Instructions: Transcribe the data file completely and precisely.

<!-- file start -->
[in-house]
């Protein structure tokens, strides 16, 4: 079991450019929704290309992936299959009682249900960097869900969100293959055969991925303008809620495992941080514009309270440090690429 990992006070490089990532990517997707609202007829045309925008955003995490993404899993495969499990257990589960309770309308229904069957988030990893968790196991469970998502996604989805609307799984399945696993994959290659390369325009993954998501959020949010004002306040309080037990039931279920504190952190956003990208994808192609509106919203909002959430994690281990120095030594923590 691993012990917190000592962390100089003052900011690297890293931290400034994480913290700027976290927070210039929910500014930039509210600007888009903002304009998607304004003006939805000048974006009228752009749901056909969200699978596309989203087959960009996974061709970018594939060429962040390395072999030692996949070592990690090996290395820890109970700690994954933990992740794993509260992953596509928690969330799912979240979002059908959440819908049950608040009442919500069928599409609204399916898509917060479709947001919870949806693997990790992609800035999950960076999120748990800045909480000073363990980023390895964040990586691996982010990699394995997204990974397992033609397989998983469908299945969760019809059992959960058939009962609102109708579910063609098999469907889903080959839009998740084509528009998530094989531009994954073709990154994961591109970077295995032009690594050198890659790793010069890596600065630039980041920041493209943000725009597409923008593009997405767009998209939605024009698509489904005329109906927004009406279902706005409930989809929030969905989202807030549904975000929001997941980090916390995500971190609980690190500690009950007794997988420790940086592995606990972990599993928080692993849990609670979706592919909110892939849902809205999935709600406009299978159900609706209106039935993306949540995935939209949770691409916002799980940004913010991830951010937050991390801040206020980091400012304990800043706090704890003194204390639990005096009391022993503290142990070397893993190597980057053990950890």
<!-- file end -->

[in-house]
């Protein structure tokens, strides 16, 4: 079991450019929704290309992936299959009682249900960097869900969100293959055969991925303008809620495992941080514009309270440090690429 990992006070490089990532990517997707609202007829045309925008955003995490993404899993495969499990257990589960309770309308229904069957988030990893968790196991469970998502996604989805609307799984399945696993994959290659390369325009993954998501959020949010004002306040309080037990039931279920504190952190956003990208994808192609509106919203909002959430994690281990120095030594923590 691993012990917190000592962390100089003052900011690297890293931290400034994480913290700027976290927070210039929910500014930039509210600007888009903002304009998607304004003006939805000048974006009228752009749901056909969200699978596309989203087959960009996974061709970018594939060429962040390395072999030692996949070592990690090996290395820890109970700690994954933990992740794993509260992953596509928690969330799912979240979002059908959440819908049950608040009442919500069928599409609204399916898509917060479709947001919870949806693997990790992609800035999950960076999120748990800045909480000073363990980023390895964040990586691996982010990699394995997204990974397992033609397989998983469908299945969760019809059992959960058939009962609102109708579910063609098999469907889903080959839009998740084509528009998530094989531009994954073709990154994961591109970077295995032009690594050198890659790793010069890596600065630039980041920041493209943000725009597409923008593009997405767009998209939605024009698509489904005329109906927004009406279902706005409930989809929030969905989202807030549904975000929001997941980090916390995500971190609980690190500690009950007794997988420790940086592995606990972990599993928080692993849990609670979706592919909110892939849902809205999935709600406009299978159900609706209106039935993306949540995935939209949770691409916002799980940004913010991830951010937050991390801040206020980091400012304990800043706090704890003194204390639990005096009391022993503290142990070397893993190597980057053990950890």